By 2017, gross profit increased to 41%, from 36.6%, with incremental improvements during each successive fiscal years.
Operating expense improved to 97.5% by 2017, from 102.7% in 2014. Again, each fiscal year showed incremental improvement from the prior year.
But notice the level of the stock price (first chart). Sure, the company has increased its number of outstanding shares (second chart, near the bottom), but the bang for the buck has been worth the dilution, which is the point of a successful capital raise. Outstanding shares rose to 160.81 million at the close of the year ended 03/31/2017, from 116.51 million in 2014—a 38% rise. But revenue during the same time period rose 60.5%, while gross margin and operating expenses (as a percentage of revenue) markedly improved.
And if we put it all together, net income has soared! For the year ended 03/31/2104, Castle Brands lost $9.29 million. By 03/31/2017, the company lost 850k. And during the current fiscal year, Castle Brands is profitable.
So, the bottom line is: management has been pretty good, a B+, or an A-, in my book.
So, back to the level of the stock. With these good tidings, ROX now trades at approximately 85% of its average stock price of Q1 2015 (calendar year).
Earning in the past five years has grown by 37.40% (CAGR). This year’s earnings is projected to reach 66.4%. And next year, Castle Brands (as well as analysts) expect a double—100%! And the stock trades at a 15% depressed valuation from Q1 2015?!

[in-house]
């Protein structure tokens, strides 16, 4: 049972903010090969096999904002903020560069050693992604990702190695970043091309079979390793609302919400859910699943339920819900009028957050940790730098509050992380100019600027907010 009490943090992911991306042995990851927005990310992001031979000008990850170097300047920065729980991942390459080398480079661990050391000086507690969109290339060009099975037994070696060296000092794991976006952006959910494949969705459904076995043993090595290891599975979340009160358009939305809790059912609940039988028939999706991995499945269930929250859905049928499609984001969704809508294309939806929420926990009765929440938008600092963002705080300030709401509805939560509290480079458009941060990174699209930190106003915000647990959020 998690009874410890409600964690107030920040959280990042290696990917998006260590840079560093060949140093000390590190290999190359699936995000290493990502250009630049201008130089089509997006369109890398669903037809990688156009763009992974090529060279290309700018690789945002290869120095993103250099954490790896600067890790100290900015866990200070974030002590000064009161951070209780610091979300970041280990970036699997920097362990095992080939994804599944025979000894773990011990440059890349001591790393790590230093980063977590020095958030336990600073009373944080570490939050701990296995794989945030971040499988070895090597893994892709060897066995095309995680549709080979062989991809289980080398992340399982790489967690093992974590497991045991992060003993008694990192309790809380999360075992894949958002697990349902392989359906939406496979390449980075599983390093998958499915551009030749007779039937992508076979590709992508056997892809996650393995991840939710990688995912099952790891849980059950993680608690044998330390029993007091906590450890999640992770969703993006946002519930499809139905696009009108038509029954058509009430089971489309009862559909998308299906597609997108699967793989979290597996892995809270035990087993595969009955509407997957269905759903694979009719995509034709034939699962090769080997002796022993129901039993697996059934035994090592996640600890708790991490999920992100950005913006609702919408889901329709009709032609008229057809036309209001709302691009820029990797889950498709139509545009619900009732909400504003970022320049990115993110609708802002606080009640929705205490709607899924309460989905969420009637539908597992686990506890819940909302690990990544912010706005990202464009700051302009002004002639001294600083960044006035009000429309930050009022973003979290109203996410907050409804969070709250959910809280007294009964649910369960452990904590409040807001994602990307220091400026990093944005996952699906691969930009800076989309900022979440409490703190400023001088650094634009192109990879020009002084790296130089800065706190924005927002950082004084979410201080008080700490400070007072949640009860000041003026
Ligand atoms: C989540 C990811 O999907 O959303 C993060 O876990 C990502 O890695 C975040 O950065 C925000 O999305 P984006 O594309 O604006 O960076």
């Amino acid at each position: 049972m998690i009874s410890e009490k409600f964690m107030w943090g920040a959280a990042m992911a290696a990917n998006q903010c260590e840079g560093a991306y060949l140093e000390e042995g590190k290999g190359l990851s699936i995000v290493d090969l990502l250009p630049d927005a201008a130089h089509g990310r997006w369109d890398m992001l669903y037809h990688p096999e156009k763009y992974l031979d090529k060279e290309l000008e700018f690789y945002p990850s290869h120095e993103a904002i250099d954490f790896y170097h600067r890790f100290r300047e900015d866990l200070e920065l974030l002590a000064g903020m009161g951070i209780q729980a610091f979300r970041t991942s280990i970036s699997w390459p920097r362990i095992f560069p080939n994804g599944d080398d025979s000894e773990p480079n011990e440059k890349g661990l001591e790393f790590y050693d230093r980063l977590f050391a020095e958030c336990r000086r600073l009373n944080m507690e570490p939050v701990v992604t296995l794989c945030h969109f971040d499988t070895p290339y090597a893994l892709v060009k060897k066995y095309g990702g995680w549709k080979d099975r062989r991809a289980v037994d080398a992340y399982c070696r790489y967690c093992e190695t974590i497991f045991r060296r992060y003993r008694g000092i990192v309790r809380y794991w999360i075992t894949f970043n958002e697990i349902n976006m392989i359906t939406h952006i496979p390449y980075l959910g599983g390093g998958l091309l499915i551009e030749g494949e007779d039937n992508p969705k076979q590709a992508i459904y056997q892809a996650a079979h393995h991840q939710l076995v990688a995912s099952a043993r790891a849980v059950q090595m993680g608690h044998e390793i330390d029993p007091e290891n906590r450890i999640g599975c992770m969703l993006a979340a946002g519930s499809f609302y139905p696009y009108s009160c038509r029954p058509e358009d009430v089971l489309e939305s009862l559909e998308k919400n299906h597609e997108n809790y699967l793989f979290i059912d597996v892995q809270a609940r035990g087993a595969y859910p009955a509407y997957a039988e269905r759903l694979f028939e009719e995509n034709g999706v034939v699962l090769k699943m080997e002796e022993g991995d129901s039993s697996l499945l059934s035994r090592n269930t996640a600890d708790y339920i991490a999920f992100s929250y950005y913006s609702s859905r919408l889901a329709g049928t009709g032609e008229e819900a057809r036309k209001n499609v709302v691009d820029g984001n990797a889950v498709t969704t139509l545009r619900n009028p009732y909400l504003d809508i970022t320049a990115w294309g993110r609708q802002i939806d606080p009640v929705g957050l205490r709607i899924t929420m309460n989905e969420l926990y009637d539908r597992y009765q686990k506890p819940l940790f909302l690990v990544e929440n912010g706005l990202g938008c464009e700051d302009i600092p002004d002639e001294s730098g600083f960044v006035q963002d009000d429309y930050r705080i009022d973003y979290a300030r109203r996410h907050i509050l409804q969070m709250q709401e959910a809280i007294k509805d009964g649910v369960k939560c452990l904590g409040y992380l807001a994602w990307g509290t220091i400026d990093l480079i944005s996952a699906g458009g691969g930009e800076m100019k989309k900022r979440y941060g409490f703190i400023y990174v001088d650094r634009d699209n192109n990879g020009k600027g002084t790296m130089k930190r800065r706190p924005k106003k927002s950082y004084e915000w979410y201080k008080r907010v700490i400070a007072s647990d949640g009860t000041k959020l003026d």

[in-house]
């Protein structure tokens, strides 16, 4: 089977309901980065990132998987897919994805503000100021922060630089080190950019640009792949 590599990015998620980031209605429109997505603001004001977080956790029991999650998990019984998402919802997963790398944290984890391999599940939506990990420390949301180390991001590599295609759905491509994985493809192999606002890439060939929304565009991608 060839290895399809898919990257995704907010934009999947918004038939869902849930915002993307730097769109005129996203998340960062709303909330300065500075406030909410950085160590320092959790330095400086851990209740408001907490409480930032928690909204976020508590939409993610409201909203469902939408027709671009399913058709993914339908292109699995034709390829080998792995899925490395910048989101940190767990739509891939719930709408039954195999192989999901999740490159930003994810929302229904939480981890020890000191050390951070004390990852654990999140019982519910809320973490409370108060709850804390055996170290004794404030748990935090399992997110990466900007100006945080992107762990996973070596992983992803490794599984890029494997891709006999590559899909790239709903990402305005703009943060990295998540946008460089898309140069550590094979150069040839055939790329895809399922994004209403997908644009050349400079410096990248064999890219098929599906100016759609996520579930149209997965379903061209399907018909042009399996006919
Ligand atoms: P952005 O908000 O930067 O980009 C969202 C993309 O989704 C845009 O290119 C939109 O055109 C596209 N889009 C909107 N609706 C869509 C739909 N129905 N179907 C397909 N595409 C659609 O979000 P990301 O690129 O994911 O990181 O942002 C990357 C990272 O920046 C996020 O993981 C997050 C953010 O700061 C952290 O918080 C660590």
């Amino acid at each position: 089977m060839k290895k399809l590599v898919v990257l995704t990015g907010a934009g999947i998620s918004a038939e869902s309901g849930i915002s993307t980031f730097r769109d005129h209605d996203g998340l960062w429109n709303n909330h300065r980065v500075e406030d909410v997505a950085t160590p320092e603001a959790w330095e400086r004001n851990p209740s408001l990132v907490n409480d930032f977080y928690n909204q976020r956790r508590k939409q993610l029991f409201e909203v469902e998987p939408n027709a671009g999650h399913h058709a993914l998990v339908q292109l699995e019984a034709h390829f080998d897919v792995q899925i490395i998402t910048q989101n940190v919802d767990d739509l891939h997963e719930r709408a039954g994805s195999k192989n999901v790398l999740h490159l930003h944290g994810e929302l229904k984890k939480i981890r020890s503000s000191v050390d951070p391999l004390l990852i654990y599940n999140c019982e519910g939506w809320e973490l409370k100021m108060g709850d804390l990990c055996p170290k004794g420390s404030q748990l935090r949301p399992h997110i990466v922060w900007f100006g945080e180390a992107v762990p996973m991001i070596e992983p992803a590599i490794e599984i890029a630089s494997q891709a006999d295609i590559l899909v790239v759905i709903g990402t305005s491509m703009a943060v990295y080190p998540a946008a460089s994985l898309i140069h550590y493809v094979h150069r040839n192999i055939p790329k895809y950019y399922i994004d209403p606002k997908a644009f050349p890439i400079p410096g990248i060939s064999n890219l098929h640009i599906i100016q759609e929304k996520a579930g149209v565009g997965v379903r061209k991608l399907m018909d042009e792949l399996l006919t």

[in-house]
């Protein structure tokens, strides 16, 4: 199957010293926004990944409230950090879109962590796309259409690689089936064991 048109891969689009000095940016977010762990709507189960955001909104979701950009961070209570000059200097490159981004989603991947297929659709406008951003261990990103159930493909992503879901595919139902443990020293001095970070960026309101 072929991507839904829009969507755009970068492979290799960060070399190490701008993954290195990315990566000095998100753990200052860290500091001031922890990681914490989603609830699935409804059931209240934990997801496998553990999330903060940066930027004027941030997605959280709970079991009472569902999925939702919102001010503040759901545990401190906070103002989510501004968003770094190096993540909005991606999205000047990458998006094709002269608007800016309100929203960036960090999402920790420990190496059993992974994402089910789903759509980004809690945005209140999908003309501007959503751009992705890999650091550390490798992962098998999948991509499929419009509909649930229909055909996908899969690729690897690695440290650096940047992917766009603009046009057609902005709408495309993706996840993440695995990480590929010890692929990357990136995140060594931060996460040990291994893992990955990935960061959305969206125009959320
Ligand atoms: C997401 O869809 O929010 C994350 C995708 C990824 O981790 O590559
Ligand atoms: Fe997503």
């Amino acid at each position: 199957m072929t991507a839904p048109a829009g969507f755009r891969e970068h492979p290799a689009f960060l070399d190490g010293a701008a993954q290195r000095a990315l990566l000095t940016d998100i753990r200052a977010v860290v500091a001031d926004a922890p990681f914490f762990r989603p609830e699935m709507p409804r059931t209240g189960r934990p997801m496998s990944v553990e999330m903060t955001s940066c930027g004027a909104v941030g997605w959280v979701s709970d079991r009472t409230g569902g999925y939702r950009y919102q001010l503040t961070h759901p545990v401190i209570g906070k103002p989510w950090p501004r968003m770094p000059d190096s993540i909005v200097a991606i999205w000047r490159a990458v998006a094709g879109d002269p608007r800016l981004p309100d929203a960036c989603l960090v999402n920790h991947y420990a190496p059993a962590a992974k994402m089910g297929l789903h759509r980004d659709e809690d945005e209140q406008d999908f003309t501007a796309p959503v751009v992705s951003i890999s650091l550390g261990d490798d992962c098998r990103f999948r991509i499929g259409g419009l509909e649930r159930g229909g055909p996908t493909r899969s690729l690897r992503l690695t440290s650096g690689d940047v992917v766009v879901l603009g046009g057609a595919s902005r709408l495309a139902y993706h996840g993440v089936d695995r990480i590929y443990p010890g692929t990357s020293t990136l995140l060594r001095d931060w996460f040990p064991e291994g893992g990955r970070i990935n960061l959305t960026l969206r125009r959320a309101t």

So what gives?
ROX is a seasonal stock. Look back at the chart and notice the ramp in the stock price as we head into the company’s release of its 10-K in early May. Aside from calendar Q1, a time when the S&P 500 dropped 10%—taking ROX with the overall market selloff—that is the time period when the stock makes its biggest moves. Each year, aside from calendar year 2016, the stock price highs have been higher than the highs of the previous cycles.
With approximately $100 million of revenue expected for fiscal 2017 (reported in May 2018), a slight improvement to gross profit and operating expenses expected, net income might spike again. That’s my expectation. So, we might be looking at a $3.00 stock at its peak in late April, or early May through June.
And analyst agree with my rosy assessment, though not the approximate price level of ROX by June. Analysts are notoriously stingy with price predictions, because it’s so easy to make the target when a lowball estimate is published. Right? Anyway, the mean analyst estimate is a “strong buy” at this level, $1.12, with a target price of $2.00.
So, all of my readers who’ve been holding ROX since late summer, hang tight. You might be rewarded quite well for sticking it out through to the best part of this stock’s cycle—which brings me back to Graham, Lynch and Buffett. When you buy value, the price eventually comes, irrespective of how neglectful traders had been. Traders finally catch up with the stock. I believe ROX is one of those stocks. It trades at paltry two-times revenue, and has an earnings growth profile of a 100% by this time next year? Therefore, ‘I am in’ for the best part of the haul coming up. Hang tight, guys and gals.
The diary of a real $ trader,